«Today I went to the ninfa Egeria, then to the Baths of Caracalla and then to the Via Appia to see the ancient tombs and the best conserved one of Cecilia Metella, which gives the concept of the stoutness of the masonry. These men worked for an eternity and calculated everything, apart from the fierce devastation of those who came after and in front of whom would have fallen». With these words the great Goethe in his “Italian Journey” recounts the walk that we propose, among nobile traces, ancient mansions, legendary towers and burial mounds. Just walking it is possible to rediscover up-close the treasures of the Via Appia Antica, guided by the romantic spirit of the “Grand Tour” and with scientific rigor that inspired the subsequent 19th Century archeological excavations.
Regina viarum, the Appia was constructed by censor Appio Claudio in 312 B.C. to connect Rome to Capua, a crossroads to the connections with the Orient, Naples and the Etruscan cities, which then became part of Magna Grecia, the better, richest and most civilized regions of the ancient world. Favored by Romans since ever (the Scipioni dynasty selected it for their family tomb) the Via Appia always evoked, during the centuries, the admiration of travelers, including the most distinguished. In the 19th century Luigi Canina organized a tour with a proper scenographic edging which brought back to life, after so many centuries, the magnificence of that «unique monument to be preserved religiously intact, for the history and legends connected to it, for its ruins and trees, for the countryside and landscape, for the solitude, the silence, its lights, the sunrises and sunsets… untouchable as the Acropolis of Athens» (Antonio Cederna).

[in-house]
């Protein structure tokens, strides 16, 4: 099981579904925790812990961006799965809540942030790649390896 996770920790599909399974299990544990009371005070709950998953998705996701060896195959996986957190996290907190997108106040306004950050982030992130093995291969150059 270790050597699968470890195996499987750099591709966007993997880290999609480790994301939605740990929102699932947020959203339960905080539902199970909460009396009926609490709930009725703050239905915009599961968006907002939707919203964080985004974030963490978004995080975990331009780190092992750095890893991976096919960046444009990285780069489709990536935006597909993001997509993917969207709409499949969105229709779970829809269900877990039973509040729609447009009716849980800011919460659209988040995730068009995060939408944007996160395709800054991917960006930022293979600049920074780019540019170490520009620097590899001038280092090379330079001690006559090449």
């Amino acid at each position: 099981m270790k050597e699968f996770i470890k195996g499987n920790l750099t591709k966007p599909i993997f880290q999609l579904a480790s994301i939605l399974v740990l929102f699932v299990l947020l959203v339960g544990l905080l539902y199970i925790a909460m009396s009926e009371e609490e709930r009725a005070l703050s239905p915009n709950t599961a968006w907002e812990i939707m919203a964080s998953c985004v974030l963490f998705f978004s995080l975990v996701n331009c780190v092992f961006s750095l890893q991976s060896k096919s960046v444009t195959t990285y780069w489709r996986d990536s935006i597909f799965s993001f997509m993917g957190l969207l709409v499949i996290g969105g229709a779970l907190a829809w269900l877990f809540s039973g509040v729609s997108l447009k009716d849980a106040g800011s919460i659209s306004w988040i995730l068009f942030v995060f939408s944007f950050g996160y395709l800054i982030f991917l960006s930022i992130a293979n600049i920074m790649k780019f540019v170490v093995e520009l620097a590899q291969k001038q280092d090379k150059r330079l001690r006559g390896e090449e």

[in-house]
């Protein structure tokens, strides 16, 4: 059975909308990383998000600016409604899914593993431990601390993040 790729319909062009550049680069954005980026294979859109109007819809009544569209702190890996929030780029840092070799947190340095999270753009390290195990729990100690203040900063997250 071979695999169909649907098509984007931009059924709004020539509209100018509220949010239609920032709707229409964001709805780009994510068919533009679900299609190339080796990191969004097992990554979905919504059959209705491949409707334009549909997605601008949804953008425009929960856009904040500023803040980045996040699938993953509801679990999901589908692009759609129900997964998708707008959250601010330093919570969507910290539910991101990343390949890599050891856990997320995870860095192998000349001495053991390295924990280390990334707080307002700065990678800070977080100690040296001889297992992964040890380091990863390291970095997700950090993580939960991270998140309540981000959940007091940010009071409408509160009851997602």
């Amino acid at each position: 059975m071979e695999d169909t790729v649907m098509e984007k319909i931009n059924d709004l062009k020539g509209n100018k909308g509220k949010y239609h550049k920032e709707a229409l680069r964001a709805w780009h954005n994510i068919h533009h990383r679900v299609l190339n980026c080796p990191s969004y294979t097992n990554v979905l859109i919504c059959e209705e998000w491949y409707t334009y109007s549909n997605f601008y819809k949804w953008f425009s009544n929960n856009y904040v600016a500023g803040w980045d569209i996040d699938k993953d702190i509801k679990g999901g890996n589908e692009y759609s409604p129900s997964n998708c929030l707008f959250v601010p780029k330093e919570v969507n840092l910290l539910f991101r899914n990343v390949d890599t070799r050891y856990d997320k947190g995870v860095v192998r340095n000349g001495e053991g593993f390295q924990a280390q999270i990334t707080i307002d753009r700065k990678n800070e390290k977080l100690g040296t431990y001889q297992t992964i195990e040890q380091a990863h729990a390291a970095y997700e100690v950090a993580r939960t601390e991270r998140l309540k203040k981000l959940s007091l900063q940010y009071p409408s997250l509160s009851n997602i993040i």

Along the path of the Appia Antica, today, you can come across evidences and monuments that tell the history of Rome: The Gate of San Sebastian and the Aurelian Walls, the area of the Circus and of the Imperial Palace of Maxientius, the grand round mausoleum of Cecilia Metella, the Villa of Quintilli. The nearby church of San Nicola is the only example of gothic-cistercian architecture in Rome. Here in 2011 Woody Allen shot some of the scenes from his movie “To Rome with Love”.